Now, there wasn’t anything wrong with that … but as a 19-year-old, who was very confused about her feelings, and hadn’t had the chance to process or understand what was happening, it felt strange.
She walked us through some Pranayama basics, but it felt uncomfortable to me.
This was probably because the breath is so powerful, it was something I never focused on, and to start on such a traumatic day really effected me negatively at that time.
It was no fault of the instructor, or the class.
It was just a very unfortunate day to begin my yoga journey.
When we were finally able to leave to go home, about 3/4 way through the class, I jetted out the door, later dropped that class, and didn’t look back again at yoga for several years.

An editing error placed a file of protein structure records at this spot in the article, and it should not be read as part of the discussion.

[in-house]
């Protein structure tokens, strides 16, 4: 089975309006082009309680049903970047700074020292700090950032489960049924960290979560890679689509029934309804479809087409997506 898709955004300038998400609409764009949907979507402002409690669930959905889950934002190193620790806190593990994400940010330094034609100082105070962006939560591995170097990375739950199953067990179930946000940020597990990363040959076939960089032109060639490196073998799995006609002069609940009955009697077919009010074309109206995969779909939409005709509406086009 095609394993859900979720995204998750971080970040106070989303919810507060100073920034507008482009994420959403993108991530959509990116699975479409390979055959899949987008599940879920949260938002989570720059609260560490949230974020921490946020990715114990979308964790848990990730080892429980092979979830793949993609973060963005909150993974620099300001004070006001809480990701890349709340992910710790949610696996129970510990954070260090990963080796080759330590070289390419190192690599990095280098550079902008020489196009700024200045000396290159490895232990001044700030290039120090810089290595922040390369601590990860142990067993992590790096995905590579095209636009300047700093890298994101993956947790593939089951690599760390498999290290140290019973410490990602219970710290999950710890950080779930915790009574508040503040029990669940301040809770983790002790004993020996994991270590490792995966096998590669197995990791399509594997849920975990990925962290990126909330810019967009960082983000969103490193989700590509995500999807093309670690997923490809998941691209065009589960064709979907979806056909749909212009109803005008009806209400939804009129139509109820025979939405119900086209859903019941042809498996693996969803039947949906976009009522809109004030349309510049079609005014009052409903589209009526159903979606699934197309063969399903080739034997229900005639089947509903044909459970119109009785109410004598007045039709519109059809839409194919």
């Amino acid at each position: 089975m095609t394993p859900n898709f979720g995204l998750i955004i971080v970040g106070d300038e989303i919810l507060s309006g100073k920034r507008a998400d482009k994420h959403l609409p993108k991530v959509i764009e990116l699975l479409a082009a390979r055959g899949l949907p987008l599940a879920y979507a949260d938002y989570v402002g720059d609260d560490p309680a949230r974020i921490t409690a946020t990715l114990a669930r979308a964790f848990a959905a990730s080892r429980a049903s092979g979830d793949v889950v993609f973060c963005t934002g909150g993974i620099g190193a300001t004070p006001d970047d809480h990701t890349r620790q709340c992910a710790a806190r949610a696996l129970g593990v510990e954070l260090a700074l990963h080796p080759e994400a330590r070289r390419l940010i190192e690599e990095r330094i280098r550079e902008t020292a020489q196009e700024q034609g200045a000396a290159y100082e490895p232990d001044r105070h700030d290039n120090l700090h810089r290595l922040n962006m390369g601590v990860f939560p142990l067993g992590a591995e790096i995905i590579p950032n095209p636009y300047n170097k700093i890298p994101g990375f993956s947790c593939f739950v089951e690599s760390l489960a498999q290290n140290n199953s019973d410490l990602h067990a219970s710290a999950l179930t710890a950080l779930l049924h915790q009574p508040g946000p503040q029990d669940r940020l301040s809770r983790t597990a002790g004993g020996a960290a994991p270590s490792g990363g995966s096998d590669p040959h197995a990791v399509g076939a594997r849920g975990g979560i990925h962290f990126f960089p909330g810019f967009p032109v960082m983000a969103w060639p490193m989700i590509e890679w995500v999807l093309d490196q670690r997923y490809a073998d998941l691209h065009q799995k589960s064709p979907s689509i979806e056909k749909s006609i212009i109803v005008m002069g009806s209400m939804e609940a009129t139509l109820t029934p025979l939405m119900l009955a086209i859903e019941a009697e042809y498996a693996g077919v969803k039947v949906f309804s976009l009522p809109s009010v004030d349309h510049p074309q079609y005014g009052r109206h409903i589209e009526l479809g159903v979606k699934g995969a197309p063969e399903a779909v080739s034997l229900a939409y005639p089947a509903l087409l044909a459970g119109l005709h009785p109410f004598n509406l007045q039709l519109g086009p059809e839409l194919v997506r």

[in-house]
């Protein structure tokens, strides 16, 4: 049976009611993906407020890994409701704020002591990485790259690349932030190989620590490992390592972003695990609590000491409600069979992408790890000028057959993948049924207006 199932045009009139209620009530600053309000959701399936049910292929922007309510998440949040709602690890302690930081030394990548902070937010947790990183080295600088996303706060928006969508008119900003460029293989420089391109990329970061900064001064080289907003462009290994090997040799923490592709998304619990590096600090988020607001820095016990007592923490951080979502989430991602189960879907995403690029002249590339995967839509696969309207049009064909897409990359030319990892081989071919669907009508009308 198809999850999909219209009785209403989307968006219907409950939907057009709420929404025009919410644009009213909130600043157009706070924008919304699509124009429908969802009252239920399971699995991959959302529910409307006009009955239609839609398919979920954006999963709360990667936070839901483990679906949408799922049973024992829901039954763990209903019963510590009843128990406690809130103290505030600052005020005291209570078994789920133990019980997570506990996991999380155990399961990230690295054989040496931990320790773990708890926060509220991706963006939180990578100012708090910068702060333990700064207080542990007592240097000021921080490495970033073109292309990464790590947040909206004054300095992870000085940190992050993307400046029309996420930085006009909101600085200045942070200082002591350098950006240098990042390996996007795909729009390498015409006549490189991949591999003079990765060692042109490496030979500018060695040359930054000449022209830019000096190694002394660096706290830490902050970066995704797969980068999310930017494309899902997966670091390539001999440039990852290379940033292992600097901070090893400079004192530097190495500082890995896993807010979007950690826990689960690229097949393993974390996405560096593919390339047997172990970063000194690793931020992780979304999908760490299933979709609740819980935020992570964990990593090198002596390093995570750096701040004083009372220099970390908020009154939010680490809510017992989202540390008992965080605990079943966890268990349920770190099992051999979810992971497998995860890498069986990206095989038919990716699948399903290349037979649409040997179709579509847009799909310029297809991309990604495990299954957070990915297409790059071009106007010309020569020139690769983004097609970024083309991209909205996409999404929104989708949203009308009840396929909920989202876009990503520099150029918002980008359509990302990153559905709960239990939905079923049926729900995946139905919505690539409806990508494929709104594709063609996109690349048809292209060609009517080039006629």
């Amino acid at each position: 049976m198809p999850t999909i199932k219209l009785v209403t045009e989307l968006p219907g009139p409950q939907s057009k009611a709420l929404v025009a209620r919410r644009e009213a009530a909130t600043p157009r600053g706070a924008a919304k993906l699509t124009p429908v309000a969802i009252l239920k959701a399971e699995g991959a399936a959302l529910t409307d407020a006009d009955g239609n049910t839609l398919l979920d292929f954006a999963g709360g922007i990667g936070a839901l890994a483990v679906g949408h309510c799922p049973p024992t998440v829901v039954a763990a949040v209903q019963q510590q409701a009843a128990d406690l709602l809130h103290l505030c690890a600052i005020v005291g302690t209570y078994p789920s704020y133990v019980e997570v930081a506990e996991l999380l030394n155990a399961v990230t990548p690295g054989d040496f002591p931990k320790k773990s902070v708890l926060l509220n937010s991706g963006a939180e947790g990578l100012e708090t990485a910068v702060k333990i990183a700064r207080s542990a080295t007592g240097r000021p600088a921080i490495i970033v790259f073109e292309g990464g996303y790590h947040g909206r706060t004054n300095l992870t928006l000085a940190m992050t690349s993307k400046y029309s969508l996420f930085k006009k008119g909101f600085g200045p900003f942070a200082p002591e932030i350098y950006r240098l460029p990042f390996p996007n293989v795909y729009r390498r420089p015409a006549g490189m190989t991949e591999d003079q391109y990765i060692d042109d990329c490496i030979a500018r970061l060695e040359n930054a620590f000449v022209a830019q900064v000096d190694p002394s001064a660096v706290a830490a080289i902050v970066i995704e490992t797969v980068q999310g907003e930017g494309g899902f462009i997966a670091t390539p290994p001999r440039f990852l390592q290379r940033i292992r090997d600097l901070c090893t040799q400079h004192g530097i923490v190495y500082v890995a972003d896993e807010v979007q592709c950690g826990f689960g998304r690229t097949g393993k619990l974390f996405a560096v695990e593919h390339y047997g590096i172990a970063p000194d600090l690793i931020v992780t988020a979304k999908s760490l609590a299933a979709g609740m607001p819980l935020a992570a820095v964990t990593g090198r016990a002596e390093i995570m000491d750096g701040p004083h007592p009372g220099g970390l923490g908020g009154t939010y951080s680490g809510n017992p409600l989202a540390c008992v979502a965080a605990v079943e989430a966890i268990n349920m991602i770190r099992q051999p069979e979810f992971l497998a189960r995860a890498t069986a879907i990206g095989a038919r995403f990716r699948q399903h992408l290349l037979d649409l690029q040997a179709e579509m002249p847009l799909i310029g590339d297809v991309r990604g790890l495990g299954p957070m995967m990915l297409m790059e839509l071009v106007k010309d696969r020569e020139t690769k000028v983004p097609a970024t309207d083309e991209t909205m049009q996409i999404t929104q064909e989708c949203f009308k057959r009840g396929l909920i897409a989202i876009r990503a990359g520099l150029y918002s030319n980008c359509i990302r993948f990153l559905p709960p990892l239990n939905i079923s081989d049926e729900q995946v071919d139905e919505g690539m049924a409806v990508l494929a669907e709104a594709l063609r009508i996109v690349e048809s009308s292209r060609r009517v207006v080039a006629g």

I doesn’t help that I associated my first experience with the most traumatic day for our country during my lifetime.
I think if I had been in a different place in my life, or had some experience with the practice already, I would have embraced it …. but all I can say to describe that experience is that it was very uncomfortable. I could not get comfortable with feeling my discomfort.
To make matters worse, it took me over two and a half hours to get home (normally a 15-20 minute commute), unable to get through to my mom on the phone since all circuits were busy, (while crying my eyes out listening to the radio).
There was so much stress, tension, and sadness.